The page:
Buffet Survival Guide

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When you walk into a buffet, all you can see is those bowls and piles of tempting foods. Limitless food supplies inspire us to pick far more food on our plates than we actually do and those also make us crave and consume things we never wanted to try in the first place. And just because it’s “free” to eat everything you can see around you! Studies have shown that, if you’re an average person, you’re going to make three trips to the buffet, and five or more is not uncommon. Yes, believe it or not! Making healthy choices when eating at a buffet can be challenging, but it’s not impossible!

If you are watching your weight or simply want to make healthier and nutritionally better choices at your next visit to buffet, check these tips to lighten up your plate!

 

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Scout out your options. Look over the entire buffet before taking anything on your plate. When you already know all the dishes available, you will more likely to make smart decisions from the start rather than, end up eating full servings of everything.

Eat small portions. At the buffet, monitoring portion sizes is the key for successful, healthy eating. Use smaller plates and glasses to avoid taking in too much. Larger plates just encourage you to overeating. Half of the plate should be filled with fruits, salads or veggies, one-quarter with grains or starchy vegetables (such as pasta, potato, bread, porridge), and the last quarter should be protein (eggs, beans, chicken, lean meat, fish, dairy products).

Choose simple dishes. The best choices are the foods that are whole, unprocessed and fresh or more simply prepared, when we talk about nutrition and calories. I normally choose things such as nonfat dairy products, eggs in some form, fresh fruits and veggies, whole grains (usually porridge or rye bread) and lean meats or plant-based proteins.

 

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Choose fruits instead of fruit juices. If you’re at breakfast buffet, opt for whole fresh fruits or freshly made fruit salads. They are low in calories and excellent sources of many essential nutrients like vitamin C, folate, potassium and dietary fiber. Avoid all the syrupy fruit toppings, as they tend to contain a lot of added sugars and empty calories.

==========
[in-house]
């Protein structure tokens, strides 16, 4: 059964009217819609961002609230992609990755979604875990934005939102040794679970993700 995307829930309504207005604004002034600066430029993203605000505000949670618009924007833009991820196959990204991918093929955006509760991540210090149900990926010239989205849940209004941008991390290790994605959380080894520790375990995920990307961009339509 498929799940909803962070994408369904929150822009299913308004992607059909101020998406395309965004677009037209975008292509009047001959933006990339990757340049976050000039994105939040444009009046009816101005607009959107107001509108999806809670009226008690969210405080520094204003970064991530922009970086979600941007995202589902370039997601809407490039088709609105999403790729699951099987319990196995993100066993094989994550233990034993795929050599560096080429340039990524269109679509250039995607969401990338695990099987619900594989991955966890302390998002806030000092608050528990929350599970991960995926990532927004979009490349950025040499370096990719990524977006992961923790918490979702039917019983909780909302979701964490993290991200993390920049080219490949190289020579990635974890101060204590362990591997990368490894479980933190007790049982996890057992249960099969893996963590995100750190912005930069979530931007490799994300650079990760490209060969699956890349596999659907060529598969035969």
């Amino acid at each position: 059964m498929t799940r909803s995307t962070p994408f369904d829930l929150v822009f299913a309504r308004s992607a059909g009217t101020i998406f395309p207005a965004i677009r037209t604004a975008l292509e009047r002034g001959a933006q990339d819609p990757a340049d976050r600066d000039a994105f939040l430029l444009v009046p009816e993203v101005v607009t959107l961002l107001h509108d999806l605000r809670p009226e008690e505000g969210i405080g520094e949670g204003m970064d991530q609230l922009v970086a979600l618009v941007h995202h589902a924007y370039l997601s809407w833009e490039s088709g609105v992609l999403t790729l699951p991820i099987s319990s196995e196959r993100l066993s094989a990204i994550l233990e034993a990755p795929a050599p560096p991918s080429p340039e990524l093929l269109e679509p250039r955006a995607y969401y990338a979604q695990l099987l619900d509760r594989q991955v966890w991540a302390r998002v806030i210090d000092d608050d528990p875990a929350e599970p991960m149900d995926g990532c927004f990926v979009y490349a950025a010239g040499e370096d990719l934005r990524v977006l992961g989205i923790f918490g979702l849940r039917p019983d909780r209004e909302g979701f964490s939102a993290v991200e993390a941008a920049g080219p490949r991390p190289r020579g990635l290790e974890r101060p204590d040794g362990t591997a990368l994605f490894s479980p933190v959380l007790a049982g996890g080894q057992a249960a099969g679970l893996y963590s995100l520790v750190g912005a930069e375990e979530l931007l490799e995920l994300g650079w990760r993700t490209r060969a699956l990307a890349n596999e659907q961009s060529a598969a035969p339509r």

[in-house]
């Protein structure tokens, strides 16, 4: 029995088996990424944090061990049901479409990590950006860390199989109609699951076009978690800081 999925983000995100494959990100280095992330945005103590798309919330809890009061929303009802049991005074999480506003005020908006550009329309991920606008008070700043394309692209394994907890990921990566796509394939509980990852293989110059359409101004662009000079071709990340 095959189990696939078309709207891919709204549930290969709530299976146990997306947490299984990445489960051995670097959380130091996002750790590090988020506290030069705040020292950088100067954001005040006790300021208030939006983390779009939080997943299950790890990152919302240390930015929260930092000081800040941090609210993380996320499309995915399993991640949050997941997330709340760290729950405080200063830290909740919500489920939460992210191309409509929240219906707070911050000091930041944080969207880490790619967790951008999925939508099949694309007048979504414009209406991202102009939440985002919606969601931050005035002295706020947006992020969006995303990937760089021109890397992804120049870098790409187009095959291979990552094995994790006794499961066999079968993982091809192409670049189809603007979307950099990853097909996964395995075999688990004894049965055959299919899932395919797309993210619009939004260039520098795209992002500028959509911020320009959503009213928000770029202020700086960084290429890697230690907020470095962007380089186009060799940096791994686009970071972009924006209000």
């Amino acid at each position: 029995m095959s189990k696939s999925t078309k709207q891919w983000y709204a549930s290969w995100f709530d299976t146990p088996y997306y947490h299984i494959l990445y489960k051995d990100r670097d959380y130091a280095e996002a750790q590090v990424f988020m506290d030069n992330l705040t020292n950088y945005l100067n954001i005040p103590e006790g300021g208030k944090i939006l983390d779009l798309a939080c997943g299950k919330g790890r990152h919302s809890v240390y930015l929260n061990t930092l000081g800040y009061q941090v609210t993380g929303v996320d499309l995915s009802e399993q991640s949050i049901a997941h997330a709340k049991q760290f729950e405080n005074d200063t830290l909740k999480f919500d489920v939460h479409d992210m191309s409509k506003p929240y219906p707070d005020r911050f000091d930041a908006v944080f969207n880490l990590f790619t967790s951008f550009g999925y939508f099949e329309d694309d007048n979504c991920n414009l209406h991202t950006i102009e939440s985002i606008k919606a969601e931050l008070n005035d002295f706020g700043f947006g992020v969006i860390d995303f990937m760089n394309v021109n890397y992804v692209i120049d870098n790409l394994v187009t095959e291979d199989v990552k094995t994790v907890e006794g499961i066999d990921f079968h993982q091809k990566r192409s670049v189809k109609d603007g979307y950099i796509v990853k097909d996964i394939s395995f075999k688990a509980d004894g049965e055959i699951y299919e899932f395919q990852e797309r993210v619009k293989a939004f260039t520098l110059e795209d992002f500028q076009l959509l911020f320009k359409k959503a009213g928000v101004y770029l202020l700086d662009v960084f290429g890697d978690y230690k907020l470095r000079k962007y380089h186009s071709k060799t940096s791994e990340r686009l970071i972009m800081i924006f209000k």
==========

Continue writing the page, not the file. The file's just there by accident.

Freshly squeezed fruit juice (all the others are quite often pumped up with added sugars) can be a healthy option too, but remember not to consume more than one small glass. Juices will fill you up quickly with extra calories and they lack of fiber compared to fresh fruits, so they won’t keep you full as long.

Skip all deep fried foods. Choose foods that are grilled, steamed, baked or broiled. These dishes will taste more like what they should taste and have less added fats and salt, than dishes that are stir-fried, pan-fried or deep-fried. Foods which are high in salt, saturated fat and cholesterol, can negatively impact your health. Casseroles and pasta dishes aren’t that good choices either, because they typically contain added fats and excess salt too.

Don’t drown your food in sauces. Minimize all the spreads, marinades, sauces and condiments that will add extra salt, sugars, and calories, and are typically full of hidden fat. Choose vinaigrettes instead of oil- or cream-based salad dressings, and skip the dishes in which you can’t recognize the basic ingredients under all that creamy dressing.

 

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Choose your table wisely. As soon as you’ve filled up your plate, have a seat as far away from the buffet as you can. Studies have shown that the more distance there is between you and those tempting foods, the less likely you are craving more and going to get up for second round. If it’s not possible to stick with only one plate, try set yourself closer to the salad bar or fresh fruits than the bread baskets and dessert trays, since we tend to consume more of whatever’s conveniently within reach. Facing away from the buffet may also help to avoid overeating!

Have a dessert. Buffets are always full of different kind of desserts and sweets, and I highly recommend you to have a sweet treat in the end of your buffet visit, if you feel so. Just don’t go crazy with it!

Instead of tasting each one of the options, choose the one you want to taste the most, and enjoy a portion of it without feeling guilty. If you feel that one portion isn’t enough, remind yourself this is not likely to be the last time you ever see these foods!

Listen to your body. Eat slowly, chew well every bite, and pay attention to physical cues from your body. Stop eating just short of the point when you feel becoming full. The reason for this is that stopping at a comfortable point may lower the risks of bloating, indigestion and heartburn.

Have a cup of tea. Peppermint tea or green tea are good tea choices after a buffet indulging. These will help you prevent indigestion, soothe your stomach, reduce bloating and nausea.

 

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